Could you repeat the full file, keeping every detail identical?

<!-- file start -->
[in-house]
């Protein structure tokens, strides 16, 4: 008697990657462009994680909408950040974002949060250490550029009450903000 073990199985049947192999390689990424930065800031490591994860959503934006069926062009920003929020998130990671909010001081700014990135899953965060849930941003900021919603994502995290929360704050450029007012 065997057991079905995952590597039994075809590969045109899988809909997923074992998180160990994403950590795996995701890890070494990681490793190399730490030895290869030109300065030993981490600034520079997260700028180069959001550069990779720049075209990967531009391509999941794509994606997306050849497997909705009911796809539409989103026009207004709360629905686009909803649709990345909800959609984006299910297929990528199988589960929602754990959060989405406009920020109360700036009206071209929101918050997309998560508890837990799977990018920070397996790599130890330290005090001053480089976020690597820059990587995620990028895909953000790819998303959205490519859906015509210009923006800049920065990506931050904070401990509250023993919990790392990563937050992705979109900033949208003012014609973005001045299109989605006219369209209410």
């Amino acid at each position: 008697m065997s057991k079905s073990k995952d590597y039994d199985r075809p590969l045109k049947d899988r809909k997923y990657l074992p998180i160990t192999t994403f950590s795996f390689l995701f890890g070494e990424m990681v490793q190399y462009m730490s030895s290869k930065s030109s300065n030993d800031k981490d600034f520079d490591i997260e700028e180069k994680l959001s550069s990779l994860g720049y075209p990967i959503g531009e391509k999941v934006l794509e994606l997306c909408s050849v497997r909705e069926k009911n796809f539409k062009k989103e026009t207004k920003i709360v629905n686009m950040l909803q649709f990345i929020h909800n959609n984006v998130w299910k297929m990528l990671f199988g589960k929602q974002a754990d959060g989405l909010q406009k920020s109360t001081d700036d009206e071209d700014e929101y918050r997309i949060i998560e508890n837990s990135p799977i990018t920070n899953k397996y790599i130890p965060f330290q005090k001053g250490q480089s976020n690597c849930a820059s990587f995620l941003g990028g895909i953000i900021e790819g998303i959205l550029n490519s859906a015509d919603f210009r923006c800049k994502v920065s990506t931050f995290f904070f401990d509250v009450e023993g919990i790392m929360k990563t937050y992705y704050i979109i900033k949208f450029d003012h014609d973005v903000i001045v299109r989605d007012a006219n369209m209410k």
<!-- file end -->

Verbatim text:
[in-house]
């Protein structure tokens, strides 16, 4: 008697990657462009994680909408950040974002949060250490550029009450903000 073990199985049947192999390689990424930065800031490591994860959503934006069926062009920003929020998130990671909010001081700014990135899953965060849930941003900021919603994502995290929360704050450029007012 065997057991079905995952590597039994075809590969045109899988809909997923074992998180160990994403950590795996995701890890070494990681490793190399730490030895290869030109300065030993981490600034520079997260700028180069959001550069990779720049075209990967531009391509999941794509994606997306050849497997909705009911796809539409989103026009207004709360629905686009909803649709990345909800959609984006299910297929990528199988589960929602754990959060989405406009920020109360700036009206071209929101918050997309998560508890837990799977990018920070397996790599130890330290005090001053480089976020690597820059990587995620990028895909953000790819998303959205490519859906015509210009923006800049920065990506931050904070401990509250023993919990790392990563937050992705979109900033949208003012014609973005001045299109989605006219369209209410």
């Amino acid at each position: 008697m065997s057991k079905s073990k995952d590597y039994d199985r075809p590969l045109k049947d899988r809909k997923y990657l074992p998180i160990t192999t994403f950590s795996f390689l995701f890890g070494e990424m990681v490793q190399y462009m730490s030895s290869k930065s030109s300065n030993d800031k981490d600034f520079d490591i997260e700028e180069k994680l959001s550069s990779l994860g720049y075209p990967i959503g531009e391509k999941v934006l794509e994606l997306c909408s050849v497997r909705e069926k009911n796809f539409k062009k989103e026009t207004k920003i709360v629905n686009m950040l909803q649709f990345i929020h909800n959609n984006v998130w299910k297929m990528l990671f199988g589960k929602q974002a754990d959060g989405l909010q406009k920020s109360t001081d700036d009206e071209d700014e929101y918050r997309i949060i998560e508890n837990s990135p799977i990018t920070n899953k397996y790599i130890p965060f330290q005090k001053g250490q480089s976020n690597c849930a820059s990587f995620l941003g990028g895909i953000i900021e790819g998303i959205l550029n490519s859906a015509d919603f210009r923006c800049k994502v920065s990506t931050f995290f904070f401990d509250v009450e023993g919990i790392m929360k990563t937050y992705y704050i979109i900033k949208f450029d003012h014609d973005v903000i001045v299109r989605d007012a006219n369209m209410k």